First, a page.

Beliefnet
BAGRAM, Afghanistan, December 25, 2001 - Something is roasting on an open fire, but it sure doesn't smell anything like chestnuts. Jack Frost can kindly take his nose nip elsewhere. "Chemlite carolers," lacking candles to make the Yuletide bright, are regaling troops with lots of off-key renditions of Santa's Greatest Hits.

This is Christmas in Afghanistan, and it ain't pretty.

Americans, Britons and Christians from across the globe find themselves stuck in Muslim Afghanistan this Christmas, sacrificing a cozy celebration at home with their loved ones in hopes of bringing peace and joy to a place that has seen precious little of either during the past 23 years of war.

"Lots of small things are making it OK to be here. Things like hot water, hot chow," said Derek, a U.S. Army first lieutenant in the 10th Mountain Division battalion stationed here at Afghanistan's only functioning airport. Under U.S. military rules, troops cannot be identified by their full name unless they request it. He said he is from the Dallas area but declined to give specifics.

Derek, like most other soldiers, opted for as little identification as possible, citing the potential threat posed to families back home by sympathizers of al-Qaida, the group blamed by the Bush administration for the Sept. 11 attacks on the World Trade Center and Pentagon.

He said serving the United States in Afghanistan over Christmas is a tough but worthwhile sacrifice.

"Especially around the holidays, I can't help but think about all the people back home who can't be spending this time with their families around Christmas" because of the terrorist attacks, Derek said. "My heart goes out to them ... I'm not sad being here. I'm just trying to make the best of the situation."

Creating some semblance of Christmas spirit involves a bizarre mix of Muslim sympathetic tolerance and Christian goodwill.

Muslim shopowners on Chicken Street in downtown Kabul have lined the streets with what appears to be chopped-up pine branches imbedded in buckets. Each tree is festooned with shiny blue, red and green tinsel and other odds and ends that the merchants could scrounge up.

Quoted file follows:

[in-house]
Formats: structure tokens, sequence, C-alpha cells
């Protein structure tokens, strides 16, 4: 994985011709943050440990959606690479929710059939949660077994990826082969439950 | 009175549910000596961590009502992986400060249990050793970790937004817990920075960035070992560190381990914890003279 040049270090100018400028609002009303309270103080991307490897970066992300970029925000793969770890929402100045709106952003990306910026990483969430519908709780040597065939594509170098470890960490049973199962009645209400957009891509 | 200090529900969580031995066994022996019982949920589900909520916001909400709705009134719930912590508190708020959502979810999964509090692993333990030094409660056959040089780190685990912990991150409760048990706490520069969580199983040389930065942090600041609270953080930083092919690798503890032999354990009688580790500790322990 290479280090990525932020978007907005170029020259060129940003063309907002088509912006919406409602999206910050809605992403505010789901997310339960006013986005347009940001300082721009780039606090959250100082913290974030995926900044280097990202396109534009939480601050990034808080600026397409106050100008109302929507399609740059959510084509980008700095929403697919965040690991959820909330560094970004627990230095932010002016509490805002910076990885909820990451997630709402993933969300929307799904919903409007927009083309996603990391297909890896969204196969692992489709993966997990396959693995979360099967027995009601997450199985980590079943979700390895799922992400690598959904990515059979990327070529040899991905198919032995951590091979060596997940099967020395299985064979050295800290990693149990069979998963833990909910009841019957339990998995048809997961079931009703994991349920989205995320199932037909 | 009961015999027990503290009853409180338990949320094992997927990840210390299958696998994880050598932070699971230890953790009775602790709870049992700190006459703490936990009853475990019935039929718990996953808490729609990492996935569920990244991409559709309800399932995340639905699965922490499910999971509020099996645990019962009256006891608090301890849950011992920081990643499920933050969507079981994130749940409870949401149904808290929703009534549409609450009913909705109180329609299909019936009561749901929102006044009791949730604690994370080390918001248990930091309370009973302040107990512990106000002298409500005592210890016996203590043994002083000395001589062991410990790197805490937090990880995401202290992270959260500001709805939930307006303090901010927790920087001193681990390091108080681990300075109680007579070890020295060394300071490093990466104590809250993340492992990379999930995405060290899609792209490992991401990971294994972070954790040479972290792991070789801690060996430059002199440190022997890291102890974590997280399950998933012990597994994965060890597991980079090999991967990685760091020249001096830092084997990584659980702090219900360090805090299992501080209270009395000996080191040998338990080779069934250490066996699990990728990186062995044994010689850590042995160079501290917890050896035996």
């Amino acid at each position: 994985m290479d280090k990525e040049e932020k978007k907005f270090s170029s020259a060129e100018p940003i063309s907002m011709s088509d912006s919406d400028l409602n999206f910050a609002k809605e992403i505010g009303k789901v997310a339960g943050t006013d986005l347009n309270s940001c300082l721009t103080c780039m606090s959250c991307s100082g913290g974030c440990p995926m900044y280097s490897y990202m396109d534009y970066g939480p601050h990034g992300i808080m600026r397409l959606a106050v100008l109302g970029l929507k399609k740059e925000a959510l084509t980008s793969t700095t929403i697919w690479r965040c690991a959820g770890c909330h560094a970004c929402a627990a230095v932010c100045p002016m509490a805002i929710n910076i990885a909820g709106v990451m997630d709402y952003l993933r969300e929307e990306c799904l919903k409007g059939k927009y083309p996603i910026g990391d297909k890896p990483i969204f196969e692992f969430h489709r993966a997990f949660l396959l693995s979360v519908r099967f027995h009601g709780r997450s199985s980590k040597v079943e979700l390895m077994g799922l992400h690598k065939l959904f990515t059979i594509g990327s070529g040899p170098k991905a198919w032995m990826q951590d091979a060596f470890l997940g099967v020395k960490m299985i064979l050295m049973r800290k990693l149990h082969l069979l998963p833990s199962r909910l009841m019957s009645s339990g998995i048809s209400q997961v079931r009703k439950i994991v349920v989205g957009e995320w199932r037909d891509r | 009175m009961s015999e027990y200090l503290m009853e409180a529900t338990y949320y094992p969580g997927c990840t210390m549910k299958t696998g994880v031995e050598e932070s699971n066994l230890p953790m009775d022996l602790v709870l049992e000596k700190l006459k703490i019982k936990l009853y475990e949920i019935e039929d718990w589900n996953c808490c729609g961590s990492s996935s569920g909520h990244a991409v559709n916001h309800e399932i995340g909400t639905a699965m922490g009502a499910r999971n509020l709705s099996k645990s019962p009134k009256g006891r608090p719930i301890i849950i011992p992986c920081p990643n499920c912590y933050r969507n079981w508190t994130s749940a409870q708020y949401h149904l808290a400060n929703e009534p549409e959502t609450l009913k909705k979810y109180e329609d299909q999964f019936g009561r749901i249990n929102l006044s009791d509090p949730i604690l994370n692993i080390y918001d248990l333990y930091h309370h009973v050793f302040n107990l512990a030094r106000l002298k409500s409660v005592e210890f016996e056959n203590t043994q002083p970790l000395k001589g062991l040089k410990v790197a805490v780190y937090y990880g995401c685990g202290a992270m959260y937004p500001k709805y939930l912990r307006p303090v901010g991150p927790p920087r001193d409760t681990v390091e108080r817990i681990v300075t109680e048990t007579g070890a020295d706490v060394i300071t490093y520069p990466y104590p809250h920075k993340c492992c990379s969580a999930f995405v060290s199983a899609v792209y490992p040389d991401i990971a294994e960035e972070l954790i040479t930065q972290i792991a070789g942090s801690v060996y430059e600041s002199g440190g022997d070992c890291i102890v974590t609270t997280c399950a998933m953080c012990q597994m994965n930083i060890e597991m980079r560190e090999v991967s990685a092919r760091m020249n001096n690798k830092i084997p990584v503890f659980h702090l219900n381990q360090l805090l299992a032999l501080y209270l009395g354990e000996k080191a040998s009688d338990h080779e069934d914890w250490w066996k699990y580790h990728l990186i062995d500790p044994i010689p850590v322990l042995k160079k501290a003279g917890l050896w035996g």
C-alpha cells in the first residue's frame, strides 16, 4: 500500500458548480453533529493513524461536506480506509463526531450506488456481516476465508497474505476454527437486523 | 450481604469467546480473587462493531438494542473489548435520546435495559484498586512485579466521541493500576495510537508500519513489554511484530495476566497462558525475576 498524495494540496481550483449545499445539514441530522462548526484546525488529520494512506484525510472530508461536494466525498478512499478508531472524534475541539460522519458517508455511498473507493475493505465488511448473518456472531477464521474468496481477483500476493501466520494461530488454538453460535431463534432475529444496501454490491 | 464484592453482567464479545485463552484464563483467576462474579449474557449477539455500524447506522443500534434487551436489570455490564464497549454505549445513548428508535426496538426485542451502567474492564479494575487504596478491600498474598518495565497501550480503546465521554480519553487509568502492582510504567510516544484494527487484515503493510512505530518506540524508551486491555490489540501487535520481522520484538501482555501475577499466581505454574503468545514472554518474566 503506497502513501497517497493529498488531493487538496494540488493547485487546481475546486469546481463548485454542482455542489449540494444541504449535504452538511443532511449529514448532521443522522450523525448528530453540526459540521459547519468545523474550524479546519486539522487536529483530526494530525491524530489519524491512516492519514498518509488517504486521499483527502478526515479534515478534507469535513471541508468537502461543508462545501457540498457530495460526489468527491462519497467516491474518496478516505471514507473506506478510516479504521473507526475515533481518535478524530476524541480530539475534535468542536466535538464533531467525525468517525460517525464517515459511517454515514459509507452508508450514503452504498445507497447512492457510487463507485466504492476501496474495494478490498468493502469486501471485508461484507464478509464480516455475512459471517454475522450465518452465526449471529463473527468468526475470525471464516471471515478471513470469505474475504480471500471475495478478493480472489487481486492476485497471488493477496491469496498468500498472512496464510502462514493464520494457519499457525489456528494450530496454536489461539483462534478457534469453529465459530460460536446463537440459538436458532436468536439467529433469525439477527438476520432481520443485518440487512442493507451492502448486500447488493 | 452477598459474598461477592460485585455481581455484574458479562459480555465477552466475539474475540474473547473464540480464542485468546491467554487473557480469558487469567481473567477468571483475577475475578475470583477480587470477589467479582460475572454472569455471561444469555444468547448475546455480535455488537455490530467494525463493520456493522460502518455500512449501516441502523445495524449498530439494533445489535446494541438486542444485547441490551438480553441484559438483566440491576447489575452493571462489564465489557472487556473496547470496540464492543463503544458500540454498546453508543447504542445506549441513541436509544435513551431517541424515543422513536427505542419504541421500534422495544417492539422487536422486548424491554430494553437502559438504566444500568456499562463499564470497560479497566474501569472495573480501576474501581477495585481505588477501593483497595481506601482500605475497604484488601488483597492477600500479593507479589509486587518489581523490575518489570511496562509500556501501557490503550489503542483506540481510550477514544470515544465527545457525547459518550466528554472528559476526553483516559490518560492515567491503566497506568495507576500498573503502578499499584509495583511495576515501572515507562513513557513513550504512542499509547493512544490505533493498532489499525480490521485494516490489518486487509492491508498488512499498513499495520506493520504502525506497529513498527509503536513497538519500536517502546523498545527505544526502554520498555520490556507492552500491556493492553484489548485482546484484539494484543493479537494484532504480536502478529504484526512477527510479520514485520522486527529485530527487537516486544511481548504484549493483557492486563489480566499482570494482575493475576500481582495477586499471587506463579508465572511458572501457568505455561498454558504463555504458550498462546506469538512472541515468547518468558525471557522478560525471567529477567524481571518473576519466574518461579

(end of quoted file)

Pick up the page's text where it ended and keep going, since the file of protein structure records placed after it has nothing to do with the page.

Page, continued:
Journalists are proving to be the merchants' biggest clients, planning to use the trees for decoration at impromptu Christmas parties thrown in unheated hotel rooms and rented houses. Some even took the risk of smuggling in vodka, whiskey and other spirits, even though alcohol continues to be banned here.

Under the recently ousted Taliban regime, the display of Christmas trees and consumption of alcohol would have brought swift and harsh punishment - even death - administered by agents of the disbanded Ministry of Vice and Virtue. Today, it's not quite clear what the rules are, but nobody seems very intent on enforcing them.

At Bagram, military commanders plan to present troops with their own version of a Christmas tree: a long post draped with green mosquito netting and decorated with desert brown MRE food packets.

MREs, or Meals-Ready to Eat, are routinely derided by troops as some of the most unappetizing food on the planet.

At the U.S. Embassy in Kabul, marine guards joked about their plans to raid the MRE box and pull out the most detestable food packets for gift exchanges with their friends. Lance Cpl. Derek Atkinson, 20, of Tecumseh, Mich., won loud votes of approval when he nominated pork chow mein MREs as the best candidate for gift-giving this season.

All U.S. and British troops will be treated to a Christmas party, including turkey and gravy with all the trimmings. As a special treat, American media companies are donating free time on the satellite phones journalists use here, so the troops can phone home.

"We all still have a family, right here," Atkinson said during an interview in an embassy recreation room, which, until earlier this month, had not been occupied since the embassy closed its doors in 1989.

Marines who were still in grade school when the embassy was evacuated, during the Soviet occupation, are discovering new joys such as vinyl LP hits from the `80s, a record player, and 1989 issues of Time, Newsweek and Playboy. "We've all grown pretty close, so it's not like you're that far from home," he added. "We're all like brothers here."

At Bagram, a group of carolers, holding Chemlite disposable chemical torches, are planning what one singer described as a "mercifully brief" sing-along session.

Staff Sgt. Rick "Lurch," from Dallas, said he has seen far worse Christmases during other deployments, such as Operation Just Cause in Panama in 1989.

"What I miss most is not having family here. You know, the atmosphere, the family, the lights, the trees," he said, adding that his father is a retired military officer who understands the requirements of wartime service. "We have a mission to perform, and we're going to carry it out."

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